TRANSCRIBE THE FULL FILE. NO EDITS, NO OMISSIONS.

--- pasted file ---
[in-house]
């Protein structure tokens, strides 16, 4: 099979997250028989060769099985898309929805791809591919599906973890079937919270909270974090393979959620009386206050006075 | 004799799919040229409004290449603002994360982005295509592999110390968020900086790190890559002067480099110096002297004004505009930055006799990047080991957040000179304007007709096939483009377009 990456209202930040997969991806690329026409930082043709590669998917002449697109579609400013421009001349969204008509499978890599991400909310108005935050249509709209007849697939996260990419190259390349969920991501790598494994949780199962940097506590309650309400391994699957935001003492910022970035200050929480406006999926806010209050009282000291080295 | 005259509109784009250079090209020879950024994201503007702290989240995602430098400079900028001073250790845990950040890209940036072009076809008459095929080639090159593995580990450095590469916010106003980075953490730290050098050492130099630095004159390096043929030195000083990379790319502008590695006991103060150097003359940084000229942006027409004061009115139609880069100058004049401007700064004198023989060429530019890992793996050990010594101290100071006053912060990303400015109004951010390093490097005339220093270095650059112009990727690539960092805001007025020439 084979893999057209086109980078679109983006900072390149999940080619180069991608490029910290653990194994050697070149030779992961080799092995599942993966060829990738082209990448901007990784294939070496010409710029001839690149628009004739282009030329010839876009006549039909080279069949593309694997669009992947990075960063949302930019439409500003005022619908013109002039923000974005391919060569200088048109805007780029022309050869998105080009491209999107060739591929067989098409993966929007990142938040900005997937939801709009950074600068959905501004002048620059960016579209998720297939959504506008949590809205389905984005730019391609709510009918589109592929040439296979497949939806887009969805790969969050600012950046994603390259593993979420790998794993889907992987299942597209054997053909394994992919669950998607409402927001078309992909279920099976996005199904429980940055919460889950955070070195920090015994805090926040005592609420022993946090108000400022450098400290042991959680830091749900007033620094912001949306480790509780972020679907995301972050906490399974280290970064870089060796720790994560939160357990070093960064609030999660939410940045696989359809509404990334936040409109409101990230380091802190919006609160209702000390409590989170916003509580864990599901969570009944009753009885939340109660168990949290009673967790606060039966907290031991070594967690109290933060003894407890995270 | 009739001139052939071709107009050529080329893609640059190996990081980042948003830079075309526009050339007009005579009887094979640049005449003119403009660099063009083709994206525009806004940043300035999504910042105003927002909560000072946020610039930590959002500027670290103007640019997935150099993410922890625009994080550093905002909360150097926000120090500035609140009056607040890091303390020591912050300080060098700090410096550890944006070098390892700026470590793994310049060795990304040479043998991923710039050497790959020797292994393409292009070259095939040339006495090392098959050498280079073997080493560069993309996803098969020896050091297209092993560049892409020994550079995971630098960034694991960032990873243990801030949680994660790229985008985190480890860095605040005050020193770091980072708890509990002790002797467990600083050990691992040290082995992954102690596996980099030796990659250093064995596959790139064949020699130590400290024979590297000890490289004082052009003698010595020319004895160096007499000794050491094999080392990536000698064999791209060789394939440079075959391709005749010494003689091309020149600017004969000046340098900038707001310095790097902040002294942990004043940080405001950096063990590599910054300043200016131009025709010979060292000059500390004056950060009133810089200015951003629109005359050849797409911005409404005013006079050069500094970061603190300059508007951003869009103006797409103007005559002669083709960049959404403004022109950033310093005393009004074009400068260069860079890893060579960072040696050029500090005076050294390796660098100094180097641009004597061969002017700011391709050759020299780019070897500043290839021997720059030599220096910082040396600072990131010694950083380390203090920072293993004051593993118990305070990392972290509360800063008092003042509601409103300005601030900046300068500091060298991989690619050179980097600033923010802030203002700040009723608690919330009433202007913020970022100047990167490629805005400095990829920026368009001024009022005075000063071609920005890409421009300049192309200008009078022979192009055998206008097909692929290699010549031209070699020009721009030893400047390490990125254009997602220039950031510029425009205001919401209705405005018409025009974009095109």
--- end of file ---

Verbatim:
[in-house]
């Protein structure tokens, strides 16, 4: 099979997250028989060769099985898309929805791809591919599906973890079937919270909270974090393979959620009386206050006075 | 004799799919040229409004290449603002994360982005295509592999110390968020900086790190890559002067480099110096002297004004505009930055006799990047080991957040000179304007007709096939483009377009 990456209202930040997969991806690329026409930082043709590669998917002449697109579609400013421009001349969204008509499978890599991400909310108005935050249509709209007849697939996260990419190259390349969920991501790598494994949780199962940097506590309650309400391994699957935001003492910022970035200050929480406006999926806010209050009282000291080295 | 005259509109784009250079090209020879950024994201503007702290989240995602430098400079900028001073250790845990950040890209940036072009076809008459095929080639090159593995580990450095590469916010106003980075953490730290050098050492130099630095004159390096043929030195000083990379790319502008590695006991103060150097003359940084000229942006027409004061009115139609880069100058004049401007700064004198023989060429530019890992793996050990010594101290100071006053912060990303400015109004951010390093490097005339220093270095650059112009990727690539960092805001007025020439 084979893999057209086109980078679109983006900072390149999940080619180069991608490029910290653990194994050697070149030779992961080799092995599942993966060829990738082209990448901007990784294939070496010409710029001839690149628009004739282009030329010839876009006549039909080279069949593309694997669009992947990075960063949302930019439409500003005022619908013109002039923000974005391919060569200088048109805007780029022309050869998105080009491209999107060739591929067989098409993966929007990142938040900005997937939801709009950074600068959905501004002048620059960016579209998720297939959504506008949590809205389905984005730019391609709510009918589109592929040439296979497949939806887009969805790969969050600012950046994603390259593993979420790998794993889907992987299942597209054997053909394994992919669950998607409402927001078309992909279920099976996005199904429980940055919460889950955070070195920090015994805090926040005592609420022993946090108000400022450098400290042991959680830091749900007033620094912001949306480790509780972020679907995301972050906490399974280290970064870089060796720790994560939160357990070093960064609030999660939410940045696989359809509404990334936040409109409101990230380091802190919006609160209702000390409590989170916003509580864990599901969570009944009753009885939340109660168990949290009673967790606060039966907290031991070594967690109290933060003894407890995270 | 009739001139052939071709107009050529080329893609640059190996990081980042948003830079075309526009050339007009005579009887094979640049005449003119403009660099063009083709994206525009806004940043300035999504910042105003927002909560000072946020610039930590959002500027670290103007640019997935150099993410922890625009994080550093905002909360150097926000120090500035609140009056607040890091303390020591912050300080060098700090410096550890944006070098390892700026470590793994310049060795990304040479043998991923710039050497790959020797292994393409292009070259095939040339006495090392098959050498280079073997080493560069993309996803098969020896050091297209092993560049892409020994550079995971630098960034694991960032990873243990801030949680994660790229985008985190480890860095605040005050020193770091980072708890509990002790002797467990600083050990691992040290082995992954102690596996980099030796990659250093064995596959790139064949020699130590400290024979590297000890490289004082052009003698010595020319004895160096007499000794050491094999080392990536000698064999791209060789394939440079075959391709005749010494003689091309020149600017004969000046340098900038707001310095790097902040002294942990004043940080405001950096063990590599910054300043200016131009025709010979060292000059500390004056950060009133810089200015951003629109005359050849797409911005409404005013006079050069500094970061603190300059508007951003869009103006797409103007005559002669083709960049959404403004022109950033310093005393009004074009400068260069860079890893060579960072040696050029500090005076050294390796660098100094180097641009004597061969002017700011391709050759020299780019070897500043290839021997720059030599220096910082040396600072990131010694950083380390203090920072293993004051593993118990305070990392972290509360800063008092003042509601409103300005601030900046300068500091060298991989690619050179980097600033923010802030203002700040009723608690919330009433202007913020970022100047990167490629805005400095990829920026368009001024009022005075000063071609920005890409421009300049192309200008009078022979192009055998206008097909692929290699010549031209070699020009721009030893400047390490990125254009997602220039950031510029425009205001919401209705405005018409025009974009095109």